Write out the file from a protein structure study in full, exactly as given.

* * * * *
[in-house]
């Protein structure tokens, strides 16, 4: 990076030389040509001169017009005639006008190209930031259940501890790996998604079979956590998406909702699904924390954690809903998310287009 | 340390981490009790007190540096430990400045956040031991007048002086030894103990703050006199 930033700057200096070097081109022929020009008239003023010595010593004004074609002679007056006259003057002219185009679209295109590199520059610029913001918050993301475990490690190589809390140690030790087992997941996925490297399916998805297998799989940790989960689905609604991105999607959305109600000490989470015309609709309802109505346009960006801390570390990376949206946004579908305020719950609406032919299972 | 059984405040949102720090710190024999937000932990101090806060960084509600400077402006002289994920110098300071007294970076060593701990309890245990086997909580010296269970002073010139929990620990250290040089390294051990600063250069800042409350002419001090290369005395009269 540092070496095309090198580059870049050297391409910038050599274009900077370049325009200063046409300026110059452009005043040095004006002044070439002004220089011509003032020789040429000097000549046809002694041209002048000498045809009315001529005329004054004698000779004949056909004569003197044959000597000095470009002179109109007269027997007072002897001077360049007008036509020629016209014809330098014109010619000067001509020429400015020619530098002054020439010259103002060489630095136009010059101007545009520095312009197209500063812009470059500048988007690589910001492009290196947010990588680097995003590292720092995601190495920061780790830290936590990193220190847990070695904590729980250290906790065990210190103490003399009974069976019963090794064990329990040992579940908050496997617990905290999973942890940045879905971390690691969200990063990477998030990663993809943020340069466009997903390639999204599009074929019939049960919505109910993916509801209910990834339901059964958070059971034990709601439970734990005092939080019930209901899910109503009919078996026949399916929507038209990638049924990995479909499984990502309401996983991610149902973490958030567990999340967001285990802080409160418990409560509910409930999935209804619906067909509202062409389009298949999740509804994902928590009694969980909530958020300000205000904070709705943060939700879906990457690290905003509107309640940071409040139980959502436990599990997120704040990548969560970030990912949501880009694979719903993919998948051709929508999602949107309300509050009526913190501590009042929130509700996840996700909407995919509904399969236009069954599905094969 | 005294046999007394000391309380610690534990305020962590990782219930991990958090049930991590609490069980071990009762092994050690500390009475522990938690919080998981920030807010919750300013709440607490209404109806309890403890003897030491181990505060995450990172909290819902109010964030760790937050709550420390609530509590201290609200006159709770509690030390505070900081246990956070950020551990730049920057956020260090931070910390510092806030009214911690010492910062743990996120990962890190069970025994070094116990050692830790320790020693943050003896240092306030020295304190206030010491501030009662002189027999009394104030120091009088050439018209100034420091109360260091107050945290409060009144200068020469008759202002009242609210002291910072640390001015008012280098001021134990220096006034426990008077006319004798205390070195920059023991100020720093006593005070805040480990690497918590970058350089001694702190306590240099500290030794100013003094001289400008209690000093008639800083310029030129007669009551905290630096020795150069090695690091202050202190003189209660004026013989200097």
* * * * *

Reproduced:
[in-house]
């Protein structure tokens, strides 16, 4: 990076030389040509001169017009005639006008190209930031259940501890790996998604079979956590998406909702699904924390954690809903998310287009 | 340390981490009790007190540096430990400045956040031991007048002086030894103990703050006199 930033700057200096070097081109022929020009008239003023010595010593004004074609002679007056006259003057002219185009679209295109590199520059610029913001918050993301475990490690190589809390140690030790087992997941996925490297399916998805297998799989940790989960689905609604991105999607959305109600000490989470015309609709309802109505346009960006801390570390990376949206946004579908305020719950609406032919299972 | 059984405040949102720090710190024999937000932990101090806060960084509600400077402006002289994920110098300071007294970076060593701990309890245990086997909580010296269970002073010139929990620990250290040089390294051990600063250069800042409350002419001090290369005395009269 540092070496095309090198580059870049050297391409910038050599274009900077370049325009200063046409300026110059452009005043040095004006002044070439002004220089011509003032020789040429000097000549046809002694041209002048000498045809009315001529005329004054004698000779004949056909004569003197044959000597000095470009002179109109007269027997007072002897001077360049007008036509020629016209014809330098014109010619000067001509020429400015020619530098002054020439010259103002060489630095136009010059101007545009520095312009197209500063812009470059500048988007690589910001492009290196947010990588680097995003590292720092995601190495920061780790830290936590990193220190847990070695904590729980250290906790065990210190103490003399009974069976019963090794064990329990040992579940908050496997617990905290999973942890940045879905971390690691969200990063990477998030990663993809943020340069466009997903390639999204599009074929019939049960919505109910993916509801209910990834339901059964958070059971034990709601439970734990005092939080019930209901899910109503009919078996026949399916929507038209990638049924990995479909499984990502309401996983991610149902973490958030567990999340967001285990802080409160418990409560509910409930999935209804619906067909509202062409389009298949999740509804994902928590009694969980909530958020300000205000904070709705943060939700879906990457690290905003509107309640940071409040139980959502436990599990997120704040990548969560970030990912949501880009694979719903993919998948051709929508999602949107309300509050009526913190501590009042929130509700996840996700909407995919509904399969236009069954599905094969 | 005294046999007394000391309380610690534990305020962590990782219930991990958090049930991590609490069980071990009762092994050690500390009475522990938690919080998981920030807010919750300013709440607490209404109806309890403890003897030491181990505060995450990172909290819902109010964030760790937050709550420390609530509590201290609200006159709770509690030390505070900081246990956070950020551990730049920057956020260090931070910390510092806030009214911690010492910062743990996120990962890190069970025994070094116990050692830790320790020693943050003896240092306030020295304190206030010491501030009662002189027999009394104030120091009088050439018209100034420091109360260091107050945290409060009144200068020469008759202002009242609210002291910072640390001015008012280098001021134990220096006034426990008077006319004798205390070195920059023991100020720093006593005070805040480990690497918590970058350089001694702190306590240099500290030794100013003094001289400008209690000093008639800083310029030129007669009551905290630096020795150069090695690091202050202190003189209660004026013989200097």